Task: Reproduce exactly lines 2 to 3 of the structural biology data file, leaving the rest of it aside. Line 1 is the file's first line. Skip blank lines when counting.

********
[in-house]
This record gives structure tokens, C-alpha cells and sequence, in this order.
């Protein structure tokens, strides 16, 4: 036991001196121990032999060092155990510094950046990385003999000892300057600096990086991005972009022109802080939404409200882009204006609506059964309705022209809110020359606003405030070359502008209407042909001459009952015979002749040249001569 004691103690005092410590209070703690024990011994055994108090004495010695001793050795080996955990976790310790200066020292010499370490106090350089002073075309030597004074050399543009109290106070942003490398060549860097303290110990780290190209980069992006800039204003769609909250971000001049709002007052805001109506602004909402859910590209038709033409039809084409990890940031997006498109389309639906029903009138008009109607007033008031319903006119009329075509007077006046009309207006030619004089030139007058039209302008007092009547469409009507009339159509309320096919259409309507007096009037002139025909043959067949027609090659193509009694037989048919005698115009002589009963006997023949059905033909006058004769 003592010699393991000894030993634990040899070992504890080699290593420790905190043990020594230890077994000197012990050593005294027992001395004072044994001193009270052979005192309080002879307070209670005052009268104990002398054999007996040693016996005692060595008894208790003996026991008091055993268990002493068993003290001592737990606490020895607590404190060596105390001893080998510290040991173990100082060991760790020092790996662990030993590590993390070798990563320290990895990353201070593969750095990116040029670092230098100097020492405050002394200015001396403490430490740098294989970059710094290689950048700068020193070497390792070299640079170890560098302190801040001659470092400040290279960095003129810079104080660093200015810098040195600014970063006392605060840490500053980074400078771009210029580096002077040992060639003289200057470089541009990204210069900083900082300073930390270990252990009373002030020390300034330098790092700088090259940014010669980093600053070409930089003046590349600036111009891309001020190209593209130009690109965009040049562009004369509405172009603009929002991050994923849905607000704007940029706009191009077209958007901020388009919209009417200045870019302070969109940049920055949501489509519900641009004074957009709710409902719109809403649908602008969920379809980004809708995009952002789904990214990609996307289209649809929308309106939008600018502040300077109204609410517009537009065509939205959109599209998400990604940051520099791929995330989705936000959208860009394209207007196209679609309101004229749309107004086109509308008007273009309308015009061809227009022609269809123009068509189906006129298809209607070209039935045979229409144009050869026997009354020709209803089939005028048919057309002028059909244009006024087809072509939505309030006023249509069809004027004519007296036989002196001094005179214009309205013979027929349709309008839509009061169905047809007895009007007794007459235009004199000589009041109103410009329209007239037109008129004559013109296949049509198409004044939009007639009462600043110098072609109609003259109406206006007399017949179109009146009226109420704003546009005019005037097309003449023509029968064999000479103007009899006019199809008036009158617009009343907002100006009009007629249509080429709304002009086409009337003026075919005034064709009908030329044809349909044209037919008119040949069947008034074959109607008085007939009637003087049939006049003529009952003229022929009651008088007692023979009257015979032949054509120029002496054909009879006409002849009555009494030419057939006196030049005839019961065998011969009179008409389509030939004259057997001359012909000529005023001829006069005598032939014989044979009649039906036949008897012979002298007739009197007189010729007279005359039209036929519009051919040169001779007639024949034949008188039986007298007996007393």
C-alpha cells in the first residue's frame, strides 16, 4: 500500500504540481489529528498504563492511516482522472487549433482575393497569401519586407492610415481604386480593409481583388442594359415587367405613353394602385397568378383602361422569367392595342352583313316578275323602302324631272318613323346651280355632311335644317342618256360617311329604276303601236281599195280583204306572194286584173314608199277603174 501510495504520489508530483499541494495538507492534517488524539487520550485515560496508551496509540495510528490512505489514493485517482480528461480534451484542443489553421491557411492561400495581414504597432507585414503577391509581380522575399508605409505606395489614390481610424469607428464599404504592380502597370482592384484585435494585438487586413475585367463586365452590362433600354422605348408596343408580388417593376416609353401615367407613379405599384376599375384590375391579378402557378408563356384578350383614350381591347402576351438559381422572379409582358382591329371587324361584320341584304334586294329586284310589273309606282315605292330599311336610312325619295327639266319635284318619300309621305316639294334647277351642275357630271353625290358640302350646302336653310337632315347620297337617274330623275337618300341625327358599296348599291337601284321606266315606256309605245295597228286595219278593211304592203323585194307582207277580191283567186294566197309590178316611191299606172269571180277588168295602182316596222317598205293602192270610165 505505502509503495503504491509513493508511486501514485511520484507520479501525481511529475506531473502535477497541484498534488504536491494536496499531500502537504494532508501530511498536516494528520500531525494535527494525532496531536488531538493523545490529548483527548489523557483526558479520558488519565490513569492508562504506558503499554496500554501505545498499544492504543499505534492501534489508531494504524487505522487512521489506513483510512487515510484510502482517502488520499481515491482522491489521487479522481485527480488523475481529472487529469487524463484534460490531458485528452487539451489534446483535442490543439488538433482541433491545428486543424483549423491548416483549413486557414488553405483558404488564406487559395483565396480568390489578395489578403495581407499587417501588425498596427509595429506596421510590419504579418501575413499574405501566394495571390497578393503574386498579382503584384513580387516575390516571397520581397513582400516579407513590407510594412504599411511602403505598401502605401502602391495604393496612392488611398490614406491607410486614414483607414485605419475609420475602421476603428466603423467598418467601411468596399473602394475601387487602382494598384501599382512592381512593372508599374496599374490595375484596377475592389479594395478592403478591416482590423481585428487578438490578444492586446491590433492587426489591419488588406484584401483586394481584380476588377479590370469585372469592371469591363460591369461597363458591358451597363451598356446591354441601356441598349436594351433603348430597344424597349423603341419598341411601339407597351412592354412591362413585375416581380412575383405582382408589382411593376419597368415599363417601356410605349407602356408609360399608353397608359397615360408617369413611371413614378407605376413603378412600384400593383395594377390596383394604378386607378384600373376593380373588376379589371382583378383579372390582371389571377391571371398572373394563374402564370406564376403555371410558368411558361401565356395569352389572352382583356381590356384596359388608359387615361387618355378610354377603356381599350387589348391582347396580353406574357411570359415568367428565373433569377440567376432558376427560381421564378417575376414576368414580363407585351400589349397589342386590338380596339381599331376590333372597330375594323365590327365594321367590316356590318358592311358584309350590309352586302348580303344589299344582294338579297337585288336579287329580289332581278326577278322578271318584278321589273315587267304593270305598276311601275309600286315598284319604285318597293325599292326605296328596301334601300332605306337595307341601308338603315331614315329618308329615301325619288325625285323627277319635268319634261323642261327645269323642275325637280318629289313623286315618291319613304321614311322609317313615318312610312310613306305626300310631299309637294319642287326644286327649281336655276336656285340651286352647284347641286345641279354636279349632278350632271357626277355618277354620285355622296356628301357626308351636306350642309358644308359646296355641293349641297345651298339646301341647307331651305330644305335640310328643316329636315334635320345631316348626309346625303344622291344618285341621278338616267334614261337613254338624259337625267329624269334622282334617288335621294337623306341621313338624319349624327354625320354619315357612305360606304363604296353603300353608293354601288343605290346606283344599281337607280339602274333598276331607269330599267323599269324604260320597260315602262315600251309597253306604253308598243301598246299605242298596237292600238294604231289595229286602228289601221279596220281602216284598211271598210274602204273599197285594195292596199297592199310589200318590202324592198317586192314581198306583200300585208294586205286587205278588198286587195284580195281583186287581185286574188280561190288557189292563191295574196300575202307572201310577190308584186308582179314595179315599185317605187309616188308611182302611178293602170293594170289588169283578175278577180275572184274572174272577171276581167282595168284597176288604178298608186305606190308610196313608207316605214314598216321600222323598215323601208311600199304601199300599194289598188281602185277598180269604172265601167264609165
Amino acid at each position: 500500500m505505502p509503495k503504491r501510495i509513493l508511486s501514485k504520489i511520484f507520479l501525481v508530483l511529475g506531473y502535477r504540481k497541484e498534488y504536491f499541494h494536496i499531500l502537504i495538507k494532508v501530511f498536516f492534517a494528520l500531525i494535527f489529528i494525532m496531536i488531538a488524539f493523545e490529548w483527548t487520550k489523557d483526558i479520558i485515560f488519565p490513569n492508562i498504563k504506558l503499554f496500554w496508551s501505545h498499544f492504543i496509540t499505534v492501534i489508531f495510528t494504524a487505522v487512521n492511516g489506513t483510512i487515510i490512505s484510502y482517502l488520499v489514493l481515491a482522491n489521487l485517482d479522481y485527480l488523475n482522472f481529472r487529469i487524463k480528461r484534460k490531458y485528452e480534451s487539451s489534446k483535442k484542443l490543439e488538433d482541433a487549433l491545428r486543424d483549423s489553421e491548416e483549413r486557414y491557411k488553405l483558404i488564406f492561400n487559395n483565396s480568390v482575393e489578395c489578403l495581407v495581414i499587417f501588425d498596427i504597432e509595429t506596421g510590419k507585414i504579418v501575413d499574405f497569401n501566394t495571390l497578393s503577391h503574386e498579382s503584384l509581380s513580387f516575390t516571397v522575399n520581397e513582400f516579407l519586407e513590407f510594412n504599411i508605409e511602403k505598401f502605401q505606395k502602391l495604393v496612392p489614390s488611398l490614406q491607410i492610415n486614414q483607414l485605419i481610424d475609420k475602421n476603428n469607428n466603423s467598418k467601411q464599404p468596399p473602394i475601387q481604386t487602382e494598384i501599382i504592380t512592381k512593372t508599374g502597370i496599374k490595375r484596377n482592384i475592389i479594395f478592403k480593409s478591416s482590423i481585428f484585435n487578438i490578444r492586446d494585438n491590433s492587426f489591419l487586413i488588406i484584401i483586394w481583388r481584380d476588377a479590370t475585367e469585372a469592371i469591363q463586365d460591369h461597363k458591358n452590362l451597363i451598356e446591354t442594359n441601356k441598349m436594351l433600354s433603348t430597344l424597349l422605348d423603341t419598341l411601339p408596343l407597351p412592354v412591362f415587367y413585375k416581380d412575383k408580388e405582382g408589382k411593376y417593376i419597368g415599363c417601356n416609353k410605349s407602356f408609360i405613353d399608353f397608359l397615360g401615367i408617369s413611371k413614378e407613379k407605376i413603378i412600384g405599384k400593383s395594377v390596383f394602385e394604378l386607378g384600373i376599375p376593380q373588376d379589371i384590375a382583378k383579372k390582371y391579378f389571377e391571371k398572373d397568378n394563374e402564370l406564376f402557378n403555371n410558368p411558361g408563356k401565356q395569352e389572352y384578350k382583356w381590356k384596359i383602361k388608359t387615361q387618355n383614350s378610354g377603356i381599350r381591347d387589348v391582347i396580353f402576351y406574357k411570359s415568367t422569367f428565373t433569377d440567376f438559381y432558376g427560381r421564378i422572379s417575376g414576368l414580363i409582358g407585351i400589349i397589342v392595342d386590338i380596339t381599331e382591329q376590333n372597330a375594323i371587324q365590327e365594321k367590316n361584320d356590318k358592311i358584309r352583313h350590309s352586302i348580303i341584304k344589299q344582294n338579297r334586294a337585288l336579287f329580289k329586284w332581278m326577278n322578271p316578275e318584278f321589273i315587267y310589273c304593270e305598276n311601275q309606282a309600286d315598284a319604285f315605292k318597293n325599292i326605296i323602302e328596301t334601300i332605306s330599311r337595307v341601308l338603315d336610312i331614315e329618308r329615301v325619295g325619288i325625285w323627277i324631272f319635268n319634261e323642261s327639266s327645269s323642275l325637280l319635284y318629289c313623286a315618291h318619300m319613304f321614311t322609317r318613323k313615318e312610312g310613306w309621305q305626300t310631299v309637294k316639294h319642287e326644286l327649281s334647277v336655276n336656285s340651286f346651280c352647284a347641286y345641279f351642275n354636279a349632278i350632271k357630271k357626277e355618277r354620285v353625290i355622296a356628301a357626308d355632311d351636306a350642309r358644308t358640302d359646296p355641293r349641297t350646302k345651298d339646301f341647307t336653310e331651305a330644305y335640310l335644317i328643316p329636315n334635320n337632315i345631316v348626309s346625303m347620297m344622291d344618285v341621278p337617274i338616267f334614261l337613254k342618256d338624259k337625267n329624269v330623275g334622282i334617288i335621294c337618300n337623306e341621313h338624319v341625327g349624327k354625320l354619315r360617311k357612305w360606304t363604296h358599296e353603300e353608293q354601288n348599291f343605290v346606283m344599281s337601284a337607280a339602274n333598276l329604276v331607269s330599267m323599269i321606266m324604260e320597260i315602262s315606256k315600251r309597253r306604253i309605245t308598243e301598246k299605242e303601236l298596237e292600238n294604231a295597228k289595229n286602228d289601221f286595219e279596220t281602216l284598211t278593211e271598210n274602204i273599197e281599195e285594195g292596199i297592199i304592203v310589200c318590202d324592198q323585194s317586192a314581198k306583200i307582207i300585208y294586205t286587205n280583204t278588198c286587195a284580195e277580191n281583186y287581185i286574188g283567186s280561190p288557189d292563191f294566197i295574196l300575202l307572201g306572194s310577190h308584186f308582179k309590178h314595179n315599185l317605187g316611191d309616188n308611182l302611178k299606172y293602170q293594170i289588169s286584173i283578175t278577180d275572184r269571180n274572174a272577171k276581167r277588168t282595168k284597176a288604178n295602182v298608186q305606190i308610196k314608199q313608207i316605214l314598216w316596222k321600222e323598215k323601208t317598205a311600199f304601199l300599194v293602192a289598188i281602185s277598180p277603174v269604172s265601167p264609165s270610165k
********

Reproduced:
This record gives structure tokens, C-alpha cells and sequence, in this order.
């Protein structure tokens, strides 16, 4: 036991001196121990032999060092155990510094950046990385003999000892300057600096990086991005972009022109802080939404409200882009204006609506059964309705022209809110020359606003405030070359502008209407042909001459009952015979002749040249001569 004691103690005092410590209070703690024990011994055994108090004495010695001793050795080996955990976790310790200066020292010499370490106090350089002073075309030597004074050399543009109290106070942003490398060549860097303290110990780290190209980069992006800039204003769609909250971000001049709002007052805001109506602004909402859910590209038709033409039809084409990890940031997006498109389309639906029903009138008009109607007033008031319903006119009329075509007077006046009309207006030619004089030139007058039209302008007092009547469409009507009339159509309320096919259409309507007096009037002139025909043959067949027609090659193509009694037989048919005698115009002589009963006997023949059905033909006058004769 003592010699393991000894030993634990040899070992504890080699290593420790905190043990020594230890077994000197012990050593005294027992001395004072044994001193009270052979005192309080002879307070209670005052009268104990002398054999007996040693016996005692060595008894208790003996026991008091055993268990002493068993003290001592737990606490020895607590404190060596105390001893080998510290040991173990100082060991760790020092790996662990030993590590993390070798990563320290990895990353201070593969750095990116040029670092230098100097020492405050002394200015001396403490430490740098294989970059710094290689950048700068020193070497390792070299640079170890560098302190801040001659470092400040290279960095003129810079104080660093200015810098040195600014970063006392605060840490500053980074400078771009210029580096002077040992060639003289200057470089541009990204210069900083900082300073930390270990252990009373002030020390300034330098790092700088090259940014010669980093600053070409930089003046590349600036111009891309001020190209593209130009690109965009040049562009004369509405172009603009929002991050994923849905607000704007940029706009191009077209958007901020388009919209009417200045870019302070969109940049920055949501489509519900641009004074957009709710409902719109809403649908602008969920379809980004809708995009952002789904990214990609996307289209649809929308309106939008600018502040300077109204609410517009537009065509939205959109599209998400990604940051520099791929995330989705936000959208860009394209207007196209679609309101004229749309107004086109509308008007273009309308015009061809227009022609269809123009068509189906006129298809209607070209039935045979229409144009050869026997009354020709209803089939005028048919057309002028059909244009006024087809072509939505309030006023249509069809004027004519007296036989002196001094005179214009309205013979027929349709309008839509009061169905047809007895009007007794007459235009004199000589009041109103410009329209007239037109008129004559013109296949049509198409004044939009007639009462600043110098072609109609003259109406206006007399017949179109009146009226109420704003546009005019005037097309003449023509029968064999000479103007009899006019199809008036009158617009009343907002100006009009007629249509080429709304002009086409009337003026075919005034064709009908030329044809349909044209037919008119040949069947008034074959109607008085007939009637003087049939006049003529009952003229022929009651008088007692023979009257015979032949054509120029002496054909009879006409002849009555009494030419057939006196030049005839019961065998011969009179008409389509030939004259057997001359012909000529005023001829006069005598032939014989044979009649039906036949008897012979002298007739009197007189010729007279005359039209036929519009051919040169001779007639024949034949008188039986007298007996007393």